The truth and the myths about Al Capone’s visit to Cuba in the 1920s

Al Capone at the Gardens of La Tropical brewery in Marianao, Cuba

There are a lot of stories about Al Capone’s business ventures and stay in Cuba during the 1920s, some of them true, some of them tall tales.

Via CubaNet (my translation):

What is and isn’t true about Al Capone’s visit to Cuba?

The famous and feared American gangster Alphonse Gabriel Capone, better known as Al Capone, visited Cuba in 1928 to oversee his alcohol smuggling business.

Between 1920 and 1933, the so-called Dry Law was in effect in the U.S. During those years, the majority of alcoholic beverages that entered the U.S. came from the Antilles, Cuba among them. In this context, it was no surprise the celebrity gangster would get involved and come to the island to ensure the success of his smuggling business.

In regard to his time on the island, there are many tales that have never been confirmed by historians. For example, the lavish house in Varadero that bears his name is claimed to be his. However, there is no evidence that was the case. The house was built in 1930 when Al Capone was in prison. It appears the use of his name was nothing more than a marketing ploy.

What has been confirmed was his stay on the sixth floor of the Hotel Sevilla. It is said he had the floor closed off for use only by him and his entourage.

Regarding his stay at the hotel, journalist and history expert Ciro Bianchi wrote this: “Popular legend says he called a meeting with all the employees serving that floor. He didn’t say much to them. But he gave each of them a one hundred dollar bill.”

That wasn’t the only ostentatious display by the Chicago mafioso. Another of the stories about his stay in Havana took place on Obispo Street, where he bought three Patek Philippe watches at “Le Palais Royal,” the most expensive jewelry store in Havana. He paid $6,000 for them. It is said he kept one of the watches for himself, another for his bodyguard, and the third one was given to a Cuban politician.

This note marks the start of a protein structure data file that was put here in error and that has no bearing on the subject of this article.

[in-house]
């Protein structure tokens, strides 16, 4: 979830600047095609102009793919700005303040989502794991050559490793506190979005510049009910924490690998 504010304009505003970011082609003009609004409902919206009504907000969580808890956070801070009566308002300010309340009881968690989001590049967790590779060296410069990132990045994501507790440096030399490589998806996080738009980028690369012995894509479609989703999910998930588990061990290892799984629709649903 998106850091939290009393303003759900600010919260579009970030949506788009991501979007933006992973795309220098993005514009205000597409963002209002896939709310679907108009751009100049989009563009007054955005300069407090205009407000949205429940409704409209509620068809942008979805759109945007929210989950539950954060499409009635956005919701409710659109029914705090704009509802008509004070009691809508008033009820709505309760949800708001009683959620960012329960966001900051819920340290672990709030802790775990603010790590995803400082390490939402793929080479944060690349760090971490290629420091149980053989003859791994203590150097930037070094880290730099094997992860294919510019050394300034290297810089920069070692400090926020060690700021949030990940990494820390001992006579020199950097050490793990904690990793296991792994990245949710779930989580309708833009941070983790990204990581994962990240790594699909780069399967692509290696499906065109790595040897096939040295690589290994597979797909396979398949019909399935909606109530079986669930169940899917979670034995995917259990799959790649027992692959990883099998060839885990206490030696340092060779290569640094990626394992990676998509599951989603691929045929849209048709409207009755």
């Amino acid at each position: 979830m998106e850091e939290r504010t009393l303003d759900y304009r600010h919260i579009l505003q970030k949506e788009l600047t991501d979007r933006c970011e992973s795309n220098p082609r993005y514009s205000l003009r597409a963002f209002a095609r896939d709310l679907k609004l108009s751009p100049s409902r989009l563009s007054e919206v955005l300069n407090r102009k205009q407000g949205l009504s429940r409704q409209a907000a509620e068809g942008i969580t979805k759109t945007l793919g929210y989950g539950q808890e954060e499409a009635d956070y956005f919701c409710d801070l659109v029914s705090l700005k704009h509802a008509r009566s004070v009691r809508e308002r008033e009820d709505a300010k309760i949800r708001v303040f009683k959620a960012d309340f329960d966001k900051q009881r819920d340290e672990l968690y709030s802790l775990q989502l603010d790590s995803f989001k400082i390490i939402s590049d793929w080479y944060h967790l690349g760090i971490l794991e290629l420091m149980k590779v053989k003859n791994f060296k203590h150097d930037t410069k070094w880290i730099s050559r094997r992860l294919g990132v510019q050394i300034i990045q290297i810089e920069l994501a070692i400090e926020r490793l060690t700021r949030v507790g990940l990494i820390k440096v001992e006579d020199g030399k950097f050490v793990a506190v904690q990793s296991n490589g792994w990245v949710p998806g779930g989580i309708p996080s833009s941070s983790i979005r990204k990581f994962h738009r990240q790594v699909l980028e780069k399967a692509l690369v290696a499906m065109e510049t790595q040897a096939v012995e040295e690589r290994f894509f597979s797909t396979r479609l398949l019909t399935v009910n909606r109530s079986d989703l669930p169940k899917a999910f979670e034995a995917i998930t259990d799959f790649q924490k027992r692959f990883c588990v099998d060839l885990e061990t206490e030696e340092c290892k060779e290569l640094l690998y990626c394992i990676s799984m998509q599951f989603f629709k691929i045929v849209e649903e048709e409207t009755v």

Was Al Capone looking for sympathy so nothing would interfere with his business? Was he buying a favor? No one knows to this day, but the third watch ended up on the wrist of Rafael Guas Inclan, who was the President of the House of Representatives at that time and later Vice-President of the Republic at the side of Fulgencio Batista.

There is much more that isn’t known about Al Capone’s stay in Havana, but one photo of him at the gardens of the La Tropical brewery in Marianao has survived.

2 thoughts on “The truth and the myths about Al Capone’s visit to Cuba in the 1920s”

  1. Oh, but everyone knows the Mafia basically ran Havana, and that Havana was like a giant brothel for foreign tourists, and that Cubans were either filthy rich or miserably poor, and that Cuba was a desperately primitive third-world mess and absolutely screaming for revolution…totally unlike now, of course.

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